LET-TWM-ETC402
Global English
Course infoSchedule
Course moduleLET-TWM-ETC402
Credits (ECTS)5
Category-
Language of instructionEnglish
Offered byRadboud University; Faculty of Arts; English Language and Culture;
Lecturer(s)
Coordinator
dr. J.G. Geenen
Other course modules lecturer
Lecturer
dr. J.G. Geenen
Other course modules lecturer
Contactperson for the course
dr. J.G. Geenen
Other course modules lecturer
Examiner
dr. J.G. Geenen
Other course modules lecturer
Academic year2021
Period
PER 2  (08/11/2021 to 30/01/2022)
Starting block
PER 2
Course mode
full-time
RemarksAccessible to exchange students.
Registration using OSIRISYes
Course open to students from other facultiesYes
Pre-registrationNo
Waiting listNo
Placement procedure-
Aims
  • to gain a clear understanding of the basic concepts and technical terminology associated with the field of pragmatics and related issues in communication involving speakers of new varieties of English;
  • to become aware of the elements involved in pragmatic competence, as well as the ability to critically reflect on one's own pragmatic competence and convey that knowledge to others;
  • to learn to analyze English utterances in their discourse contexts, focusing on information structure, and on pragmatic elements such as deixis, openings and closings, (indirect) speech acts, presuppositions, implicatures, and politeness phenomena;
  • to produce an MA level research proposal.  
Content
In Global English, we examine the status, use, and grammar of Global English(es), primarily from the perspective of pragmatics, beginning with basic pragmatic properties and discourse processes in English generally. We will discuss how pragmatic change can lead to other types of linguistic change, including syntactic change. The starting point will be that English used by native speakers of other languages (and in some cases of descendants of native speakers of other languages) can diverge from familiar standard English and American models because of pragmatic differences that follow from cultural and linguistic differences. It is increasingly important to understand these pragmatic differences and to be able to convey that understanding to others, because difference may lead to lasting linguistic change and divergence, but also because it can produce miscommunication in contexts in which speakers of different varieties meet and interact.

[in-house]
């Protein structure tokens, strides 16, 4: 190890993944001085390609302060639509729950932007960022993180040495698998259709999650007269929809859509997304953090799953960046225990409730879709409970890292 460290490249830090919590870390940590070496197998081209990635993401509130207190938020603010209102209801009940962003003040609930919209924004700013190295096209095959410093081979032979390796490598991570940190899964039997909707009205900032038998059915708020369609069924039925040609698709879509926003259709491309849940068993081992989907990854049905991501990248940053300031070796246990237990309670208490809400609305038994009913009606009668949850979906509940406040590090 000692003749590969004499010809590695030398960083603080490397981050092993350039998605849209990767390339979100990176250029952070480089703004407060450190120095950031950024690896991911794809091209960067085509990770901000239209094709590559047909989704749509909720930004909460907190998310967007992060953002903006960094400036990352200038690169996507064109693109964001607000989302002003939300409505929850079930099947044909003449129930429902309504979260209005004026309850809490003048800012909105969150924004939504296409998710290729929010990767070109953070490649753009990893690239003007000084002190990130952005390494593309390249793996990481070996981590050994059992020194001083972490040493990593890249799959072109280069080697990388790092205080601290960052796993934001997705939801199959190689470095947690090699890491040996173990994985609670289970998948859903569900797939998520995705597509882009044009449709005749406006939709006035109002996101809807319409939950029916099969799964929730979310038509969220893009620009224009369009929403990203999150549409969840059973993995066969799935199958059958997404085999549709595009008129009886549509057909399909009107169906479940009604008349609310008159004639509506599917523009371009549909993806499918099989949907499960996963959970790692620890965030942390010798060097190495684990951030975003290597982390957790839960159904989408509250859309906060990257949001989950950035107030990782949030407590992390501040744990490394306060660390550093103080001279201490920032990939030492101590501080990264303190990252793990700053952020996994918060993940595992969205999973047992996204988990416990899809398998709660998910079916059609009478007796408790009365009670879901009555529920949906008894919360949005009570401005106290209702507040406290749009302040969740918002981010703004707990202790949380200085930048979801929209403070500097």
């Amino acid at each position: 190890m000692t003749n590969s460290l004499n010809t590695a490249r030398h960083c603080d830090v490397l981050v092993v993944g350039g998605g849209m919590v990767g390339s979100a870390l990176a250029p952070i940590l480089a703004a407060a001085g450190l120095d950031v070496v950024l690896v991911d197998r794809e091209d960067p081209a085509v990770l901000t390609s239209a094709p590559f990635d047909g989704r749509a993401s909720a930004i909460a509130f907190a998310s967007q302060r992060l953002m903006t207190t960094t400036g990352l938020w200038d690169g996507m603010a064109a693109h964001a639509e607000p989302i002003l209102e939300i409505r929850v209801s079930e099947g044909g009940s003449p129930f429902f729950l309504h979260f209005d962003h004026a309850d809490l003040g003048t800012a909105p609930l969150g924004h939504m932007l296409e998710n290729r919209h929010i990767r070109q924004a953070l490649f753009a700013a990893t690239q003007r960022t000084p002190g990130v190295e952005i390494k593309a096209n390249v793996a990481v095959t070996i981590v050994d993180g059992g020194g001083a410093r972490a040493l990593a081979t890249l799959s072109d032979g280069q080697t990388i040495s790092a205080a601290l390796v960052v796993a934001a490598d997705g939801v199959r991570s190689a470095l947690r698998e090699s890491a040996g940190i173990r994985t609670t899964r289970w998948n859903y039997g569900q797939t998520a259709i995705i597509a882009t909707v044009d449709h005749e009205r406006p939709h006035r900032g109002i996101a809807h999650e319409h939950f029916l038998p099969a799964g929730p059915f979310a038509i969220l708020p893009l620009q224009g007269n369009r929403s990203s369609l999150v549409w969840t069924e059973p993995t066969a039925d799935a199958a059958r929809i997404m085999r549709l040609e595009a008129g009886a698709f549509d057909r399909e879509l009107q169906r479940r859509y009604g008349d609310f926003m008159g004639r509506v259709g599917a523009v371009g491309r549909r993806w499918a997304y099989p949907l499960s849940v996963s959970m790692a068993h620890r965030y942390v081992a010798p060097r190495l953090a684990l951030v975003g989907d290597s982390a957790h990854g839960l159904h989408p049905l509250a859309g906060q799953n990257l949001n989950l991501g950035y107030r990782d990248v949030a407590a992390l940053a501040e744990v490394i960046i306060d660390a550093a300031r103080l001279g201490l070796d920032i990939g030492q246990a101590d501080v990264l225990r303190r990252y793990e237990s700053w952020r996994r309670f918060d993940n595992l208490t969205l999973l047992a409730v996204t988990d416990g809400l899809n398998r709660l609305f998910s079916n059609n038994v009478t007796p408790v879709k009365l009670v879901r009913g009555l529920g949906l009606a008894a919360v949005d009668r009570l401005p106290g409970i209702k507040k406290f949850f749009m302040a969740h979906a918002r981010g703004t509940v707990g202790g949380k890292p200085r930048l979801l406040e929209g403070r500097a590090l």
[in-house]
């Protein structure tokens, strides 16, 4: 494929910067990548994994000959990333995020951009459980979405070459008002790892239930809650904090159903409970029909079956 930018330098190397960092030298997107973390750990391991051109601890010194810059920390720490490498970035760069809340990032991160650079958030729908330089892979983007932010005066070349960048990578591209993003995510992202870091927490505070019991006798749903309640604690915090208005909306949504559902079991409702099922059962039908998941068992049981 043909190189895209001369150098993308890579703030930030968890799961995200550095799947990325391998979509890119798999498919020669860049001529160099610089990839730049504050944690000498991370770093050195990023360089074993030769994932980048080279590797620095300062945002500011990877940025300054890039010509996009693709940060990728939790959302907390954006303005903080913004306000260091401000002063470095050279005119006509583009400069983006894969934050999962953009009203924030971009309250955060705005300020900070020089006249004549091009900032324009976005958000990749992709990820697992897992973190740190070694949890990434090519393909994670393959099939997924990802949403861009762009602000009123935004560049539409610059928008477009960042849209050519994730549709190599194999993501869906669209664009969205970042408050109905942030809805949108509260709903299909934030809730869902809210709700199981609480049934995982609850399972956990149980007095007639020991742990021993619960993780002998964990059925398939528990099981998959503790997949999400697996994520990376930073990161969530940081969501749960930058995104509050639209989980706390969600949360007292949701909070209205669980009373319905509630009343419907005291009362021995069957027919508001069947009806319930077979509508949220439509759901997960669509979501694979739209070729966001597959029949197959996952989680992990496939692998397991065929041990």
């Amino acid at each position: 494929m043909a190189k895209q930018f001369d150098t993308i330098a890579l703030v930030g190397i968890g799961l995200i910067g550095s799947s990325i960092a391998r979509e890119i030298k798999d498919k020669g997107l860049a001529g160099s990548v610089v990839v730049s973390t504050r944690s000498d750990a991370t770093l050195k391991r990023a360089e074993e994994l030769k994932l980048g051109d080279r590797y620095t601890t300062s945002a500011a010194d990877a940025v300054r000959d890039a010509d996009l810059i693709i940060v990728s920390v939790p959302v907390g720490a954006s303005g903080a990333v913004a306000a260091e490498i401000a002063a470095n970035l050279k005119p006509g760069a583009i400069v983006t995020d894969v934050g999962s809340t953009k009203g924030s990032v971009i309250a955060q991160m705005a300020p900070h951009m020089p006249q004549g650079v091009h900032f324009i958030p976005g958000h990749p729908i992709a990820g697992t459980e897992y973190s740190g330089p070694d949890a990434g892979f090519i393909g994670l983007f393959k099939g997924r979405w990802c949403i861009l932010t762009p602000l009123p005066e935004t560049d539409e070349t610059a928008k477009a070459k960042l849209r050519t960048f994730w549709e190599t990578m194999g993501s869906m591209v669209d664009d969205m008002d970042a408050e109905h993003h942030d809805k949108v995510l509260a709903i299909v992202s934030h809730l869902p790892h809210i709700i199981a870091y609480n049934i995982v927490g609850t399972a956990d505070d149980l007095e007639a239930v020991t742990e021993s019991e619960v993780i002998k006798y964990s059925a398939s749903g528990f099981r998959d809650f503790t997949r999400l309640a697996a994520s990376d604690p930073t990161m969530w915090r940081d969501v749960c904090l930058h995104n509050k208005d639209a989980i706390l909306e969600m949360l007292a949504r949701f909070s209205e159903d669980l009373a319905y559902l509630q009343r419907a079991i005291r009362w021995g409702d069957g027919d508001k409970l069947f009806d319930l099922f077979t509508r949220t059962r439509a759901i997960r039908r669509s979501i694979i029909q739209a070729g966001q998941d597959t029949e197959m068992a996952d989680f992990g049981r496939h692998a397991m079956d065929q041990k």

Level

Presumed foreknowledge

Test information

Specifics

Assumed previous knowledge
Note for exchange students: you cannot take this course if your English proficiency level is not at least C1 (TOEFL, IELTS, TOEIC or Cambridge). A statement from your home university won't be accepted.

Recommended materials
Book
Birner, Betty J. 2013. Introduction to Pragmatics. Oxford: Wiley-Blackwell
Title:Introduction to Pragmatics
Author:Birner, Betty J
Publisher:Oxford: Wiley-Blackwell 2013
Texts
Weekly readings, including research papers with study questions.

Instructional modes
Lecture

Tests
Essay
Test weight50
Test typeProject
OpportunitiesBlock PER 2, Block PER 3

Minimum grade
5,5

Oral examination
Test weight50
Test typeOral exam
OpportunitiesBlock PER 2, Block PER 3

Minimum grade
5,5